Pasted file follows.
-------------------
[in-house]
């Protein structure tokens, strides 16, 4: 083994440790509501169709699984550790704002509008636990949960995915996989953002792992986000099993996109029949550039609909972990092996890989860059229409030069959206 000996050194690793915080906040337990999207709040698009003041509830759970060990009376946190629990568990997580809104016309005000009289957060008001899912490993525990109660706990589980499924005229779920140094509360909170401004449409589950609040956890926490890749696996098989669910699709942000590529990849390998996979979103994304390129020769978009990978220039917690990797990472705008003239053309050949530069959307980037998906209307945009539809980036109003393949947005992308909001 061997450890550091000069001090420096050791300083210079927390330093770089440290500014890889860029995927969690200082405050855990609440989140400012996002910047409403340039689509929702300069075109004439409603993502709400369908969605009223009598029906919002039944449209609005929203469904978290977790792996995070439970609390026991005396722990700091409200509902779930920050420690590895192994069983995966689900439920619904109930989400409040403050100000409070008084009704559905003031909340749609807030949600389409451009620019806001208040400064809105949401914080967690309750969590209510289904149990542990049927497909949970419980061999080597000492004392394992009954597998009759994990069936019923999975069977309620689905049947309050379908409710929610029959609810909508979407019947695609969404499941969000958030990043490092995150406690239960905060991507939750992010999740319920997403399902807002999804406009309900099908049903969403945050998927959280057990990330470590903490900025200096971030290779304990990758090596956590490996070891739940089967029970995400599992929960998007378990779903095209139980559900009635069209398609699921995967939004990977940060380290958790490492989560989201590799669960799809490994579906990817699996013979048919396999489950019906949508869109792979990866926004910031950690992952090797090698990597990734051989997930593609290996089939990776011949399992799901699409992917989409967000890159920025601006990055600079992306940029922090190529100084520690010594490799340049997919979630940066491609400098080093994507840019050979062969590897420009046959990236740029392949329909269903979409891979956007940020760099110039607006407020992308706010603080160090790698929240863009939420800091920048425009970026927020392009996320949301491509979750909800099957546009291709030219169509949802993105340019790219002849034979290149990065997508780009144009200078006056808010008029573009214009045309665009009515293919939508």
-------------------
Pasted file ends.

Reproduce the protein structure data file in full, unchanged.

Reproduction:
[in-house]
């Protein structure tokens, strides 16, 4: 083994440790509501169709699984550790704002509008636990949960995915996989953002792992986000099993996109029949550039609909972990092996890989860059229409030069959206 000996050194690793915080906040337990999207709040698009003041509830759970060990009376946190629990568990997580809104016309005000009289957060008001899912490993525990109660706990589980499924005229779920140094509360909170401004449409589950609040956890926490890749696996098989669910699709942000590529990849390998996979979103994304390129020769978009990978220039917690990797990472705008003239053309050949530069959307980037998906209307945009539809980036109003393949947005992308909001 061997450890550091000069001090420096050791300083210079927390330093770089440290500014890889860029995927969690200082405050855990609440989140400012996002910047409403340039689509929702300069075109004439409603993502709400369908969605009223009598029906919002039944449209609005929203469904978290977790792996995070439970609390026991005396722990700091409200509902779930920050420690590895192994069983995966689900439920619904109930989400409040403050100000409070008084009704559905003031909340749609807030949600389409451009620019806001208040400064809105949401914080967690309750969590209510289904149990542990049927497909949970419980061999080597000492004392394992009954597998009759994990069936019923999975069977309620689905049947309050379908409710929610029959609810909508979407019947695609969404499941969000958030990043490092995150406690239960905060991507939750992010999740319920997403399902807002999804406009309900099908049903969403945050998927959280057990990330470590903490900025200096971030290779304990990758090596956590490996070891739940089967029970995400599992929960998007378990779903095209139980559900009635069209398609699921995967939004990977940060380290958790490492989560989201590799669960799809490994579906990817699996013979048919396999489950019906949508869109792979990866926004910031950690992952090797090698990597990734051989997930593609290996089939990776011949399992799901699409992917989409967000890159920025601006990055600079992306940029922090190529100084520690010594490799340049997919979630940066491609400098080093994507840019050979062969590897420009046959990236740029392949329909269903979409891979956007940020760099110039607006407020992308706010603080160090790698929240863009939420800091920048425009970026927020392009996320949301491509979750909800099957546009291709030219169509949802993105340019790219002849034979290149990065997508780009144009200078006056808010008029573009214009045309665009009515293919939508």